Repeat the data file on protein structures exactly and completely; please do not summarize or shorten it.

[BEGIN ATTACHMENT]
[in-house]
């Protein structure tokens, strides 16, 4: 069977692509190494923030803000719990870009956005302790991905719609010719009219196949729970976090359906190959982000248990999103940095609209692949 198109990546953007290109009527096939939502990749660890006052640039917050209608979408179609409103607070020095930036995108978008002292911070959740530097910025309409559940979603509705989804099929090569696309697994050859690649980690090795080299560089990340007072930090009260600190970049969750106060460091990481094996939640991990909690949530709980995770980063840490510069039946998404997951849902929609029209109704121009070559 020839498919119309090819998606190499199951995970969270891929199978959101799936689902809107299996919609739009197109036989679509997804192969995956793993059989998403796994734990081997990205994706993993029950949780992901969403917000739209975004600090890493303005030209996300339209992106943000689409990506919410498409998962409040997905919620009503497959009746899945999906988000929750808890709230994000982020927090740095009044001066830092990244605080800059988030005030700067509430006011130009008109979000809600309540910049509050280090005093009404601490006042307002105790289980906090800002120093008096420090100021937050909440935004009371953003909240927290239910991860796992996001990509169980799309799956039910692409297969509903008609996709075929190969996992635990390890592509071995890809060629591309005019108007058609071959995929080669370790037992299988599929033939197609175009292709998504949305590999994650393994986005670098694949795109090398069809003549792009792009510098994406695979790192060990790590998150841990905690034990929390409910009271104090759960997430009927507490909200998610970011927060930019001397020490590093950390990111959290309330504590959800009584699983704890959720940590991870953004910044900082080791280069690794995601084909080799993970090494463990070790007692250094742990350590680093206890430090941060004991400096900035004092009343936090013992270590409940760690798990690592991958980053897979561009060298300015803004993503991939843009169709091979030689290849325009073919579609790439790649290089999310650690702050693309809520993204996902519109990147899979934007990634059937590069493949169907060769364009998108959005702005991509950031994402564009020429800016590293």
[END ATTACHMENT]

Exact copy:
[in-house]
């Protein structure tokens, strides 16, 4: 069977692509190494923030803000719990870009956005302790991905719609010719009219196949729970976090359906190959982000248990999103940095609209692949 198109990546953007290109009527096939939502990749660890006052640039917050209608979408179609409103607070020095930036995108978008002292911070959740530097910025309409559940979603509705989804099929090569696309697994050859690649980690090795080299560089990340007072930090009260600190970049969750106060460091990481094996939640991990909690949530709980995770980063840490510069039946998404997951849902929609029209109704121009070559 020839498919119309090819998606190499199951995970969270891929199978959101799936689902809107299996919609739009197109036989679509997804192969995956793993059989998403796994734990081997990205994706993993029950949780992901969403917000739209975004600090890493303005030209996300339209992106943000689409990506919410498409998962409040997905919620009503497959009746899945999906988000929750808890709230994000982020927090740095009044001066830092990244605080800059988030005030700067509430006011130009008109979000809600309540910049509050280090005093009404601490006042307002105790289980906090800002120093008096420090100021937050909440935004009371953003909240927290239910991860796992996001990509169980799309799956039910692409297969509903008609996709075929190969996992635990390890592509071995890809060629591309005019108007058609071959995929080669370790037992299988599929033939197609175009292709998504949305590999994650393994986005670098694949795109090398069809003549792009792009510098994406695979790192060990790590998150841990905690034990929390409910009271104090759960997430009927507490909200998610970011927060930019001397020490590093950390990111959290309330504590959800009584699983704890959720940590991870953004910044900082080791280069690794995601084909080799993970090494463990070790007692250094742990350590680093206890430090941060004991400096900035004092009343936090013992270590409940760690798990690592991958980053897979561009060298300015803004993503991939843009169709091979030689290849325009073919579609790439790649290089999310650690702050693309809520993204996902519109990147899979934007990634059937590069493949169907060769364009998108959005702005991509950031994402564009020429800016590293």